Editors Note: In this blog post, we cover the five advantages of cloud over on-premise software deployment. To learn more about the advantages of a Jama Connect® cloud deployment and key considerations when choosing a cloud-based engineering tool provider, please read the full whitepaper here.
Cloud over On-Premise: An Introduction
Business is changing. In a world where remote work models are growing more common, teams are widely dispersed, and technology services are commonly hosted in the cloud, companies that are still managing requirements and traceability with an on-premises system may find themselves losing competitive advantage. Keeping an edge over the competition could come down to how quickly you can develop a product and get it to market, thus your requirements management system is of paramount importance.
Wading into the world of cloud deployments might seem risky. How can you manage data and software when it’s not on your premise? How can you ensure data security? Can you ensure uptime when the infrastructure is not under your control? Does it matter where my data is stored? Plus, numerous other questions you might be asking yourself.
While some kind of formalized requirements management solution is certainly better than none, there are distinct and significant advantages to a cloud deployment over an on-premises deployment.
Hosting your software and data on-premises essentially means that your organization is responsible for installing and maintaining all the deployment of updates and patches, server and memory sizing, redundancy, disaster recovery, back-ups, performance, latency, data storage and management, security, uptime, accessibility, and the items go on and on. This responsibility could include keeping everything in your own physical location with your own servers, but it can also mean using your own cloud storage or cloud service, such as AWS, for hosting. With an on-premises deployment of your requirements management software, your IT department will be responsible for all the management and upkeep of your software and data, including any troubleshooting.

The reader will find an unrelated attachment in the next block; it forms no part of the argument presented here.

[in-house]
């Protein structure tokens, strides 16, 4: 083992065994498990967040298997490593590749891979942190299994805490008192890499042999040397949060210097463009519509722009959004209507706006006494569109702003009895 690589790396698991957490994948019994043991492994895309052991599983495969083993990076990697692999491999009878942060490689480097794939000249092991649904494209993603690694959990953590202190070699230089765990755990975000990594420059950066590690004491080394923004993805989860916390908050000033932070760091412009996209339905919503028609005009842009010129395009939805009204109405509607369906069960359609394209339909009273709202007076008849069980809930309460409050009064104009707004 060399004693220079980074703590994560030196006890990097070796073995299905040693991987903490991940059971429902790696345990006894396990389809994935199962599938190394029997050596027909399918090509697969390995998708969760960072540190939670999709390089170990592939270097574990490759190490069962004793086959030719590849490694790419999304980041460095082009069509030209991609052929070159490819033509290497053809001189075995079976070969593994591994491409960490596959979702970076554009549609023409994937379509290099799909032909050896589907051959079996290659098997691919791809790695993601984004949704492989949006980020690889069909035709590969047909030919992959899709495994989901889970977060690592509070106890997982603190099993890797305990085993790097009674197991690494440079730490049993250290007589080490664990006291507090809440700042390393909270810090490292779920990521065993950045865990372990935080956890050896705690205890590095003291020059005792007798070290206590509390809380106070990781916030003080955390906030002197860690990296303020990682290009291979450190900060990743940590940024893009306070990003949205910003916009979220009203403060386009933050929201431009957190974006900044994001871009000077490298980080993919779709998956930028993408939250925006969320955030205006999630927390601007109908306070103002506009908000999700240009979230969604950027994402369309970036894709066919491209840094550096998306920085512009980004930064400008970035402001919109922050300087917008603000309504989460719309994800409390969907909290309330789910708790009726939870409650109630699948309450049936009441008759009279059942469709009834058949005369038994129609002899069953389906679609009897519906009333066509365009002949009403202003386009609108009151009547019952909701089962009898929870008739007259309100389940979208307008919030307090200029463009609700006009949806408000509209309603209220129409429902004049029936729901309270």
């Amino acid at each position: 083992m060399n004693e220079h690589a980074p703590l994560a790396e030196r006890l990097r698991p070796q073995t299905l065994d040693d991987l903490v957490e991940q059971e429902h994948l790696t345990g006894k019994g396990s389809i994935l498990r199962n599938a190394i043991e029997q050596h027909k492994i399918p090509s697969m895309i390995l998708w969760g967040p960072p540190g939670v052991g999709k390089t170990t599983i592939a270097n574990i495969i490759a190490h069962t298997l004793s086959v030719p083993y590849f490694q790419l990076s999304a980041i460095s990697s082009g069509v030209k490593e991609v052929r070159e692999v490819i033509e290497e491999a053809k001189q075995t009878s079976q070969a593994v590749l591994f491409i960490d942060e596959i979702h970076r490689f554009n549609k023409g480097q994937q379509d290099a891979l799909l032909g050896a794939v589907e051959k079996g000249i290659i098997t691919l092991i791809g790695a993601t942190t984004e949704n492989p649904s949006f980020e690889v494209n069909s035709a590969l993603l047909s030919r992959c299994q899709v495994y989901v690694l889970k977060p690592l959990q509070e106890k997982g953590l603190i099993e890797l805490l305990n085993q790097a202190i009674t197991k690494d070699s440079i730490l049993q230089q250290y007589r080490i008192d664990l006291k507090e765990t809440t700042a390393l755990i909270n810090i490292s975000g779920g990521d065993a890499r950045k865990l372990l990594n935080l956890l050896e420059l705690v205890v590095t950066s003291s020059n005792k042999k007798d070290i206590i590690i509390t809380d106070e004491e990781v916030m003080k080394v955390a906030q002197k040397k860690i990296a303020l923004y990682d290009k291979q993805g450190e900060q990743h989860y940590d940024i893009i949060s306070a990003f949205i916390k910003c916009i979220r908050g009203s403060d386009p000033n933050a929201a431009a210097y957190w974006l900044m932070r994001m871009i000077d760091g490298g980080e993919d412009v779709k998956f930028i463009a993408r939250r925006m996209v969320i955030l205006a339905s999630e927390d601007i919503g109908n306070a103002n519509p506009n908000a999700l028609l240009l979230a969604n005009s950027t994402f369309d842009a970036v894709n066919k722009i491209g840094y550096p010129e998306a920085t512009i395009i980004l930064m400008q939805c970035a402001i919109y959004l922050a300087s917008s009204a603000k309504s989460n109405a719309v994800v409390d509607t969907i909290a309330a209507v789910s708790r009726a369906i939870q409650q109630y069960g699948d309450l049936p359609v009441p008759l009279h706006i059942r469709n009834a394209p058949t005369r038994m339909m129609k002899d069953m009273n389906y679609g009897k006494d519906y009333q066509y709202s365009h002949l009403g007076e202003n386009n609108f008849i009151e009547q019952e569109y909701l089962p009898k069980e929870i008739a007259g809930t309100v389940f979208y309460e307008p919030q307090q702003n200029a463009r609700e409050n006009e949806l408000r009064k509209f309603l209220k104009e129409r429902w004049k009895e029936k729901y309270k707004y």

With a cloud deployment, you purchase the number of licenses you need, and then all the responsibility for the hosting and management of software and data is held by the software provider. The software provider manages all aspects of the set-up and running of the software. In this model, you are only responsible for paying for the subscription; the software provider updates and patches, maintains security, hosts and backs up the data, ensures uptime, and provides troubleshooting when necessary.
A cloud deployment offers a host of advantages for even the smallest deployments. Here are five reasons to think about moving your requirements management solution to a multi-tenant SaaS environment:
1. A cloud deployment reduces your risks
When you deploy on-prem, you place all the risk of equipment failure, downtime, performance and latency, and data breaches on your own organization. If servers go down, you bear the cost of downtime, including lost productivity and potential lost data. Downtime is expensive, both in real dollars lost and in lost reputation. Uptime Institute’s 2022 report found that 60% of outages cost over $100,000; in manufacturing, downtime can cost up to $5 million per hour, according to ITIC.
Data breaches could cost even more. A data breach into your own servers or your hosted cloud service could compromise progress on projects. In addition, your organization becomes responsible for all regulatory compliance that concerns your data and software. The additional steps to satisfy compliance could add time to market in addition to adding cost to your projects.
By moving your requirements management solution to the cloud, your software vendor bears the risk. Your provider must fulfill the terms of the contract with guaranteed uptime and security protocols, relieving your organization of responsibility for those risks. More importantly, when your software provider must meet industry security standards through independent auditing, you can rest assured that your data is safe and secure without undergoing rigorous auditing within your own organization.